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You're familiar with "new car smell." Paul McCartney wanted some of his fans to experience NEW car sound.
So, Sunday night, he offered the chance for hundreds of fans in Los Angeles and New York to be the first to hear his new recording — appropriately titled NEW — via album premieres held at real or makeshift drive-in theaters. "I love listening to music in the car," McCartney explained on his website. "It’s like listening with a huge pair of headphones! You’re in there and the sound is wrapped around you." In a nation of earbuds, he's got something there.
We attended the west coast listening party, held at L.A. County's one remaining drive-in, the Vineland, about 20 miles southeast of downtown in the unglamorous City of Industry. In Manhattan, you have to travel considerably farther outside of town to get to the nearest ozoner (as Variety used to call them). So McCartney had his own drive-in set up on the roof of a VW/Audi dealership, where pedestrians stood in line for the chance to sit in new cars borrowed from the showroom for the occasion.
In both cities, while the sound was pumped over the drive-in's FM frequency, the projected image consisted solely of a reproduction of the cover imagery for NEW, along with the song titles and an occasional reminder to tweet reactions using the hashtag #mccartneydrivein. At the Vineland in L.A., host Chris Carter looked across the vast lot at the three other outdoor screens and quipped, "Those people watching Gravity must look over here and think, 'That looks like a really boring movie.'"
But the audio portion of the program was anything but static. "It sounds very modern," said Carter, the Dramarama member who hosts a weekly "Breakfast with the Beatles" program on KLOS. "You can tell he's listening to other music and trying to stay current. He's got little Radiohead sounds in there." As the song "Looking at Her" came over the speakers, Carter remarked, "It's an electronic Wings song."
Carter said this all happened at the last minute, with McCartney reportedly getting the idea only about a week ago after listening to the album in his own car. Mind you, Macca has had a fondness for automobile songs — from "Drive My Car" to "The Back Seat of My Car" — and even took a road trip with his then-fiancee along Route 66 some years back, so the idea that he would be fixated on this as the best place to hear a new album isn't so fanciful. (You might think that he'd be a little wary of cars after dying in an automobile crash in the mid-'60s, as the "Paul is Dead" legend had it, but apparently McCartney doesn't hold that against motor vehicles.)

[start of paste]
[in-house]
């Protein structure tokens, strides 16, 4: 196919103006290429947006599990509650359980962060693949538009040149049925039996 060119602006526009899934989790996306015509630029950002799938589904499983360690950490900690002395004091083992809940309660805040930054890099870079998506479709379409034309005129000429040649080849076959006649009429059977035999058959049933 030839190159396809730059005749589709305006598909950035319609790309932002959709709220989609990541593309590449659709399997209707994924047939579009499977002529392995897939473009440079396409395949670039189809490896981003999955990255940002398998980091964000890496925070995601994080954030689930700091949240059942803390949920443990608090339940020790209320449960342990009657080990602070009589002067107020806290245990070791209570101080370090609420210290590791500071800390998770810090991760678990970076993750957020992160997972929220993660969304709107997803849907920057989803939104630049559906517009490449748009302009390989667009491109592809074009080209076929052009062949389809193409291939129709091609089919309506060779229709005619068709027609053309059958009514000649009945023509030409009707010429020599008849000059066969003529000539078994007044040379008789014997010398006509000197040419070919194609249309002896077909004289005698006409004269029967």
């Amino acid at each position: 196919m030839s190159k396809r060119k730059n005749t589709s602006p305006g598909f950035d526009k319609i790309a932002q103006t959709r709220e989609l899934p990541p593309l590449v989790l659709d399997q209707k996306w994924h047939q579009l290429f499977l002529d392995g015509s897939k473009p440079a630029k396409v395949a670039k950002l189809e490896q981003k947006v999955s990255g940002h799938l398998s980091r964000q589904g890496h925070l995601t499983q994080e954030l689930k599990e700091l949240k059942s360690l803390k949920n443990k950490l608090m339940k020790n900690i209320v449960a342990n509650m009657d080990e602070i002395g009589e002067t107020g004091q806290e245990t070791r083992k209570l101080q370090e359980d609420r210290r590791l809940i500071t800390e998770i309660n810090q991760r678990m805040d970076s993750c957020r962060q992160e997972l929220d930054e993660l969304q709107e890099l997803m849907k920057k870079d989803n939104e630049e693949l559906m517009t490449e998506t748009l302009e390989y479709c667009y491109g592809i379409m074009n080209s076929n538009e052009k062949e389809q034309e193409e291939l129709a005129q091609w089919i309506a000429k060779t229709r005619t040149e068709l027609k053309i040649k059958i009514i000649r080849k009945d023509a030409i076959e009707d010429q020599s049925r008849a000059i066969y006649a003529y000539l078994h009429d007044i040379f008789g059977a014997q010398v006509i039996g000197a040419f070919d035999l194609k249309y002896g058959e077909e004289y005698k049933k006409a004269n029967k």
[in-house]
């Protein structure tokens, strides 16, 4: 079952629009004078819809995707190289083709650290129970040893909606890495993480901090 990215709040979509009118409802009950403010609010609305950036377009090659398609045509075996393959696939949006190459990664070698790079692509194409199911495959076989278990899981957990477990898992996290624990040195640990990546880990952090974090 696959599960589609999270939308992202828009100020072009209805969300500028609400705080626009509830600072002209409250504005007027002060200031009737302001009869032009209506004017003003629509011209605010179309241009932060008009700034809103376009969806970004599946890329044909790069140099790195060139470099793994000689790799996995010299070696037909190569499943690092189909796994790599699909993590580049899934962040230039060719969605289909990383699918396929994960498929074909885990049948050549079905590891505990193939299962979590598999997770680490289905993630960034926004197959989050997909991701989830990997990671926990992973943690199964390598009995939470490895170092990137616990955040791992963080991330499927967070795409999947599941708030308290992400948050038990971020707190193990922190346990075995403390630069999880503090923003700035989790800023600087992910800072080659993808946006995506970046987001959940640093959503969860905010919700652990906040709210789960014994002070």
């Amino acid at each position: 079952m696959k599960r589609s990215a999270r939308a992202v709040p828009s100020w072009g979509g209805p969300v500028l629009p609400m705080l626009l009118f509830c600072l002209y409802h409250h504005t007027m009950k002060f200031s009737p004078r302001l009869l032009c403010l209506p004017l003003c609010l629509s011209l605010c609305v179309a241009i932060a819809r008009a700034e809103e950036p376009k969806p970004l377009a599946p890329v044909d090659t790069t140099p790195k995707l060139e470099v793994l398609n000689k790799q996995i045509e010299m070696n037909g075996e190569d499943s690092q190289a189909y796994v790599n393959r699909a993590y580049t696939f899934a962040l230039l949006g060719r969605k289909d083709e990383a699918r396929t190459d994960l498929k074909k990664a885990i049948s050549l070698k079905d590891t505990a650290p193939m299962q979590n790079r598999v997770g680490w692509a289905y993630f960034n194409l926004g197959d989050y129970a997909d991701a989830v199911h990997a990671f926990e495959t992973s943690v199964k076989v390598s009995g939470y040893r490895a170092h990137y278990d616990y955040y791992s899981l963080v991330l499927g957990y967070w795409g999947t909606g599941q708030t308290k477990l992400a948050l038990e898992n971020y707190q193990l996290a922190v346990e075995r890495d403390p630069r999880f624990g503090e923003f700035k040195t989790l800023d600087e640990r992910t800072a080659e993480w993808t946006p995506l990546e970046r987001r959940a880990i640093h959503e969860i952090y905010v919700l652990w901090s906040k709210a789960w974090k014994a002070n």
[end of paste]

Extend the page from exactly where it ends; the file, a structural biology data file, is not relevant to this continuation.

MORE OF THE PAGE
At the risk of being mistaken for a carhop, we went from car to car at the Vineland to solicit opinions on NEW during and after its unveiling. Not surprisingly, McCartney had all these fans in the palm of his hand as well as the backseat of his car.
Alfredo Flores of Pasadena called the album "awesome" and "kick-ass." "You can tell Paul is open for new ideas," he said, putting the coolers back in the trunk as the lights came up, "and he's moved toward the electronica a little, but the rocking songs really rock, and of course he's got his ballads. It's a nice little mix." He was partial to the album's opening track, "Save Us." "If you're gonna make an impression with the fans, it's best to have a real rock & roll song, and that one was pretty rocking."
The "R' word also came up with Scott Jackson of Venice Beach. "I heard the three songs he did on Hollywood Blvd. [for Jimmy Kimmel's show] — 'Save Us,' 'Everybody Out There,' and 'New' — and they were rockin'. So I wanted to hear the rest. I love it that it wasn't that mellow of an album. I liked 'Alligator' and 'I Bet You' most of all. I think it's one of his strongest albums in a long time and remarkably contemporary for a guy who's 71. He doesn't have to do new music at all, but I really liked Memory Almost Full [McCartney's last album of new material, in 2008], and I think this is superior to that. Last year, I was concerned when he put out the standards album, because I wasn't sure that his voice was all there. But listening to this, you can tell that he really still has it."
Jackson described himself, at 43, as being a "third-generation" McCartney fan. "I didn't really get into him till the '90s!" he said, leaning out his car window. "It was really listening to the Beatles' first Live at the BBC album that came out in '94 that turned me onto them, and once you get into the Beatles, you have to progress to the solo stuff. And I'm really excited that they're finally putting out a BBC Vol. 2 album next month."
There were definitely a good share first-generation Macca fans on hand, too. "My wife and I were last at this drive-in in the late '60s, when it was one screen instead of four," said John Parry. His better half, Linda, said she'd been a McCartney fan for 50 years, "since the Ed Sullivan show, when I was 11." They loved NEW — most of all the title track, which is also the first single— and had only one complaint: "I thought there would be more pictures up," she said.
But for that, they could always look over at the adjoining screen, and see how well the album synced up with Gravity.
You can see how it sounds over your own car speakers when NEW arrives in stores Oct. 15.